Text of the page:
In today’s digital world, email is one of the main ways we contact each other. 14 years ago, Congress signed a set of rules called the CAN-SPAM Act designed to protect consumer privacy and limit the amount and type of unsolicited marketing messages they receive.
Does Your Password Make the Bad Password List?
Jackie here. Do you have a bad password? The annual round-up of most common passwords by SplashData is out, and unfortunately the list is filled with poor password choices. Do you see your password on the list? If you do, it’s time for a change. Creating a strong password is an essential way to protect your online accounts and your personal information.
Notice a trend? People love using sequential combinations of numbers (like 1234), but this isn’t a wise password choice. It’s just too easy to guess. Rather than using numbers in order, try mixing things up and interspersing random numbers with letters. A string of numbers could be a great addition at the end of an already unique password to make it more secure, but they aren’t a strong choice on their own.
The word “password” is another popular choice, but it’s also an insecure one. This password consistently ranks near the top of the most common passwords and it likely an easy guess for hackers, thieves, and others wanting to gain unauthorized access to your accounts. Skip singular words from the dictionary; they are just too easy to crack.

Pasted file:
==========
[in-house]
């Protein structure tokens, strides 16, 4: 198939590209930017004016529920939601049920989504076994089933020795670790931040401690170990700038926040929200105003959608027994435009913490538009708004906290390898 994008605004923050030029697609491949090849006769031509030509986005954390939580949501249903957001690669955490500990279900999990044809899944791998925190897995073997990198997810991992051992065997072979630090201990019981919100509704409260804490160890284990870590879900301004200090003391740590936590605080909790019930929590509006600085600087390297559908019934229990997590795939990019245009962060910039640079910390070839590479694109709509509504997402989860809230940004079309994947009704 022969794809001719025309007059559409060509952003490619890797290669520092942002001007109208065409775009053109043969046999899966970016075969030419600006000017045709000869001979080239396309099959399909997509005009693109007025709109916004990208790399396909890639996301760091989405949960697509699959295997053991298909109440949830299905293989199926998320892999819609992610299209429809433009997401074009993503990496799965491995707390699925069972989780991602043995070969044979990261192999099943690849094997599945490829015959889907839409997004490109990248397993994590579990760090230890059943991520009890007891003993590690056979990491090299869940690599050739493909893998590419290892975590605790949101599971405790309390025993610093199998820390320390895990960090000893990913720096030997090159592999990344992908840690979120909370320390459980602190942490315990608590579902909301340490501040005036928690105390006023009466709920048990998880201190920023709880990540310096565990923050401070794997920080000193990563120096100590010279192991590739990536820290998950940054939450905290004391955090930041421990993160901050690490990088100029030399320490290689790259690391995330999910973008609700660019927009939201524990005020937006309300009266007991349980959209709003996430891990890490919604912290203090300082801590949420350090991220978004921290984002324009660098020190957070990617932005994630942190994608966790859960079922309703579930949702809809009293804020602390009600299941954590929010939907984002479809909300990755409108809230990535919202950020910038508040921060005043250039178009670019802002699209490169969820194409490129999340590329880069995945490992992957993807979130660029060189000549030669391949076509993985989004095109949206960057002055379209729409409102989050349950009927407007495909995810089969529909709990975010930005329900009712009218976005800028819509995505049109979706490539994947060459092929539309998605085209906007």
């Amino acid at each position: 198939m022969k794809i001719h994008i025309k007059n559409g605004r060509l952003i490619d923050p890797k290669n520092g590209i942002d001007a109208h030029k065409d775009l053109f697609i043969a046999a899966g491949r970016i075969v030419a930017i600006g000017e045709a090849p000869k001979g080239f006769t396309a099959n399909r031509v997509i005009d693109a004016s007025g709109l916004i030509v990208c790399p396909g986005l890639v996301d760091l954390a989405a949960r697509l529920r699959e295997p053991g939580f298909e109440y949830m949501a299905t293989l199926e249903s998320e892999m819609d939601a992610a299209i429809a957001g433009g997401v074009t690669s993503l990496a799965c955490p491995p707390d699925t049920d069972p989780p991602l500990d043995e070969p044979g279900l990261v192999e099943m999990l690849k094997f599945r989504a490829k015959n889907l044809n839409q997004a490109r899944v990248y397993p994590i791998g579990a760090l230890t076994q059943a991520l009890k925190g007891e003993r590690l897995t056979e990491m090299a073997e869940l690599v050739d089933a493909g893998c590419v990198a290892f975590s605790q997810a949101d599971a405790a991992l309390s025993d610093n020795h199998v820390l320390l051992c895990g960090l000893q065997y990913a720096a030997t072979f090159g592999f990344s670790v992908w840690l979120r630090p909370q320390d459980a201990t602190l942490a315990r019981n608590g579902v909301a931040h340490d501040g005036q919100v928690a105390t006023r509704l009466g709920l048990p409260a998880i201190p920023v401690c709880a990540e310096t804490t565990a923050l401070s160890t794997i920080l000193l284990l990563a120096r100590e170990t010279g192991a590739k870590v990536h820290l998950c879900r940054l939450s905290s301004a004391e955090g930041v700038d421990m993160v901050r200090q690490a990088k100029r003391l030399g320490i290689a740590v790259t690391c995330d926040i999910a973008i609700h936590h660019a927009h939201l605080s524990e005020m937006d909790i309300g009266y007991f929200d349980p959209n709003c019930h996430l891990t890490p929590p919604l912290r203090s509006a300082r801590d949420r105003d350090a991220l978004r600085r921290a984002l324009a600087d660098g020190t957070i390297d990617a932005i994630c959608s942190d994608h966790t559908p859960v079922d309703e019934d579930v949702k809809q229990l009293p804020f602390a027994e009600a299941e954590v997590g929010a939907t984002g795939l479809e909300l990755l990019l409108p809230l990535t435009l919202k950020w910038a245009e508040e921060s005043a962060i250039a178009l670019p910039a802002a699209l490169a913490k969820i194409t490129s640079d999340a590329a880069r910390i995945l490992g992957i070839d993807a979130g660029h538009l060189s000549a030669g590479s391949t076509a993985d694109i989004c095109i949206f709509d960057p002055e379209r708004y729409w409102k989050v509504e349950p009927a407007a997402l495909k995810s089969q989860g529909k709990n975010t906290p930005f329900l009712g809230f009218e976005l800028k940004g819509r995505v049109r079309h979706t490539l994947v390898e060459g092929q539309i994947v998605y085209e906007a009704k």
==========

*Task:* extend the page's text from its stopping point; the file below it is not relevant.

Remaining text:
The Good News
The top 10 passwords of 2015 weren’t strong ones, but we do see people moving in the right direction. This year’s passwords are getting longer, an important key to a secure account. However, we all need to remember that longer doesn’t always mean stronger. If you’re using common patterns or words, longer is just longer. Don’t focus on longer passwords, but rather more secure ones.
Check out the rest of the top 25 most common passwords and find more tips for creating a strong one here.